Dumbbell Clean & Press – Muscles Worked, Exercise Demo, and Benefits

In this article we will discuss the dumbbell clean & press, a total body strength and power movement that can be used by most coaches and athletes to build strength, movement, and even increase metabolic fitness.

Muscles Worked

The dumbbell clean and press is a total body movement that involves nearly every large muscle group in the body. The below muscle groups are primarily used with most clean and jerk movements. For help determining which muscle group is most active during which phases, notes are made for each muscle group below.

  • Quadriceps, Hamstrings, Glutes, and Calves (the dumbbell clean)
  • Shoulders, Upper Traps, and Triceps (the dumbbell press, and some of the pulling movement)
  • Back, Erectors, and Traps (the dumbbell clean and overhead positioning in the press)
  • Abdominals and Lower Back (th enfiter movement, as core strength and stability is necessary)
  • Arms and Forearms/Grip (the dumbbell clean)

Exercise Demo: Dumbbell Clean and Press

The dumbbell clean and press can be performed with one hand at a time, or two, with all of the benefits being very similar regardless of the dumbbell clean and press variation you choose from below (read about the single arm or double dumbbell clean and press below).

4 Benefits of the Dumbbell Clean and Press

In the below section we discuss four benefits of the dumbbell clean and press, either performed with one dumbbell at a time or two (one in each hand).

Unilateral Movement

The dumbbell clean and press is a unilateral movement that offers lifters and coaches all the unique benefits of unilateral training; such as improved unilateral strength, movement coordination, addressing asymmetries, and muscle development. The unilateral loading (assuming the lifter is doing one side at a time) also requires core strength to resist rotational force due to the asymmetrical loading on the body. If a lifter is performing double dumbbell clean and press (one per hand) the movement still offers unilateral benefits as the lifter must still control each limb independent of one another.

Total Body Strength Development:

When building strength we typically tend to seek out compound movements that integrate multiple muscle groups to allow us to train with heavier loads. While this movement is unilateral in nature, the amount of weight a lifter can clean and press with a dumbbell is still significant compared to their bilateral strength. Heavy single arm dumbbell cleans and overhead presses (push press, strict press, etc) are two key movements that can build serious strength in strength, power, and fitness athletes.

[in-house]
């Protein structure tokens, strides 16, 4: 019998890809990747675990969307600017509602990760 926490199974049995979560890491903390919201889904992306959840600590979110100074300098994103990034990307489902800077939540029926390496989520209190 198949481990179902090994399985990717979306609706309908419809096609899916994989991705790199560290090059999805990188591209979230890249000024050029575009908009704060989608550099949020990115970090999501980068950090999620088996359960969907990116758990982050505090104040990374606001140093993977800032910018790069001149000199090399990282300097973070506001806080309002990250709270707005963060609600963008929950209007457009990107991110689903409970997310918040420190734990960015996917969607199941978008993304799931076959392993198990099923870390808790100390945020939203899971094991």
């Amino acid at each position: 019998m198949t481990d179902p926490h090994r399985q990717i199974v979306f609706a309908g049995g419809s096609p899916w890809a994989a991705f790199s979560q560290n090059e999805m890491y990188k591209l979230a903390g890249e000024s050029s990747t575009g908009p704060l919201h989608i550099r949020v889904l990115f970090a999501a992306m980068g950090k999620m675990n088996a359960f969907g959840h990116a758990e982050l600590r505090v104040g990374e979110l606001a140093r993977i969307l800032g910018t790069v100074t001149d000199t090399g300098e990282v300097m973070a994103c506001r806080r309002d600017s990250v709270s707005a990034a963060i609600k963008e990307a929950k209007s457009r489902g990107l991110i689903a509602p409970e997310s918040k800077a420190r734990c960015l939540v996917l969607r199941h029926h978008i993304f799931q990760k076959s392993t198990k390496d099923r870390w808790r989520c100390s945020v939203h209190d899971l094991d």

Metabolic Conditioning

The dumbbell clean and press is a total body movement the requires strength, movement skill, power, and coordination. These demands can result in a high amount of energy expenditure when compared with less ballistic, single joint movements The movement can be done with lighters weights or heavier weights in metabolic conditioning workouts to increase muscular and cardiovascular endurance, strength, and overall fitness.

Train Around Certain Injuries

The dumbbell clean and press can be an alternative to the barbell clean and press or snatch during times of injury to a specific limb or joint. While the application of the dumbbell clean and press may not translate maximally to the technique and speeds seen in the standard barbell clean, it can still allow you to train similar movements, timing, and promote grip, back and pulling strength and coordination. For strongman and functional fitness sports, this can also be helpful as the dumbbell clean and press can allow you to train a complex total body movement even if there is a limitation with one arm/wrist/shoulder.

More Unilateral Exercises to Boost Your Fitness

Take a look below at some of the more poplar unialer exercise guides on BarBend!

Featured Image: @jakemonte.studio on Instagram

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Mike holds a Master's in Exercise Physiology and a Bachelor's in Exercise Science. Currently, Mike has been with BarBend since 2016, where he covers Olympic weightlifting, sports performance training, and functional fitness. He's a Certified Strength and Conditioning Specialist (CSCS) and is the Assistant Strength and Conditioning Coach at New York University, in which he works primarily with baseball, softball, track and field, cross country. Mike is also the Founder of J2FIT, a strength and conditioning brand in New York City that offers personal training, online programs for sports performance, and has an established USAW Olympic Weightlifting club.In his first two years writing with BarBend, Mike has published over 500+ articles related to strength and conditioning, Olympic weightlifting, strength development, and fitness. Mike’s passion for fitness, strength training, and athletics was inspired by his athletic career in both football and baseball, in which he developed a deep respect for the barbell, speed training, and the acquisition on muscle.Mike has extensive education and real-world experience in the realms of strength development, advanced sports conditioning, Olympic weightlifting, and human movement. He has a deep passion for Olympic weightlifting as well as functional fitness, old-school bodybuilding, and strength sports.Outside of the gym, Mike is an avid outdoorsman and traveller, who takes annual hunting and fishing trips to Canada and other parts of the Midwest, and has made it a personal goal of his to travel to one new country, every year (he has made it to 10 in the past 3 years). Lastly, Mike runs Rugged Self, which is dedicated to enjoying the finer things in life; like a nice glass of whiskey (and a medium to full-bodied cigar) after a hard day of squatting with great conversations with his close friends and family.